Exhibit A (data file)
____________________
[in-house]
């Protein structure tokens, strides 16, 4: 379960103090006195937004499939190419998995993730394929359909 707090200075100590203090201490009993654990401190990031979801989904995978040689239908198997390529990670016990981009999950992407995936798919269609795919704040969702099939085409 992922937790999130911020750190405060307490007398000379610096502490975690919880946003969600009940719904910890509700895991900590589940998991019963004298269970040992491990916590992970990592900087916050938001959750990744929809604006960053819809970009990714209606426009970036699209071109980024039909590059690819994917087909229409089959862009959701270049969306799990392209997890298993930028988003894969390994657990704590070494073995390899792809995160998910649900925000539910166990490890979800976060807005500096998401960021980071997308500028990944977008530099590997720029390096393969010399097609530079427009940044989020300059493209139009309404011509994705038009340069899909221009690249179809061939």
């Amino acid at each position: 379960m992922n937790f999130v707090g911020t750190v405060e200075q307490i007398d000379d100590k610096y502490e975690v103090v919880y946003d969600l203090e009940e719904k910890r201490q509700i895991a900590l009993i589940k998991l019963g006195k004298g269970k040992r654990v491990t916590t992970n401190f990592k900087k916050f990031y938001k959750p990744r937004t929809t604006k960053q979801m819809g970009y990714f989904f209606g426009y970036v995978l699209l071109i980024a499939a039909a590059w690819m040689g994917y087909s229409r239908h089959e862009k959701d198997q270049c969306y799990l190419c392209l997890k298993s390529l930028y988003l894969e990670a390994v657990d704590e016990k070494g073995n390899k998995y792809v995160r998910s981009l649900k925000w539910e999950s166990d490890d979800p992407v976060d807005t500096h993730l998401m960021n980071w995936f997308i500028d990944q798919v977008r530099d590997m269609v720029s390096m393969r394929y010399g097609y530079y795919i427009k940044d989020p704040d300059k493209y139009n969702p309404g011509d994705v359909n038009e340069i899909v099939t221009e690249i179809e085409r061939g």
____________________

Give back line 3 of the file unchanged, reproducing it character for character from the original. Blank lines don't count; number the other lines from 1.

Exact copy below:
């Amino acid at each position: 379960m992922n937790f999130v707090g911020t750190v405060e200075q307490i007398d000379d100590k610096y502490e975690v103090v919880y946003d969600l203090e009940e719904k910890r201490q509700i895991a900590l009993i589940k998991l019963g006195k004298g269970k040992r654990v491990t916590t992970n401190f990592k900087k916050f990031y938001k959750p990744r937004t929809t604006k960053q979801m819809g970009y990714f989904f209606g426009y970036v995978l699209l071109i980024a499939a039909a590059w690819m040689g994917y087909s229409r239908h089959e862009k959701d198997q270049c969306y799990l190419c392209l997890k298993s390529l930028y988003l894969e990670a390994v657990d704590e016990k070494g073995n390899k998995y792809v995160r998910s981009l649900k925000w539910e999950s166990d490890d979800p992407v976060d807005t500096h993730l998401m960021n980071w995936f997308i500028d990944q798919v977008r530099d590997m269609v720029s390096m393969r394929y010399g097609y530079y795919i427009k940044d989020p704040d300059k493209y139009n969702p309404g011509d994705v359909n038009e340069i899909v099939t221009e690249i179809e085409r061939g």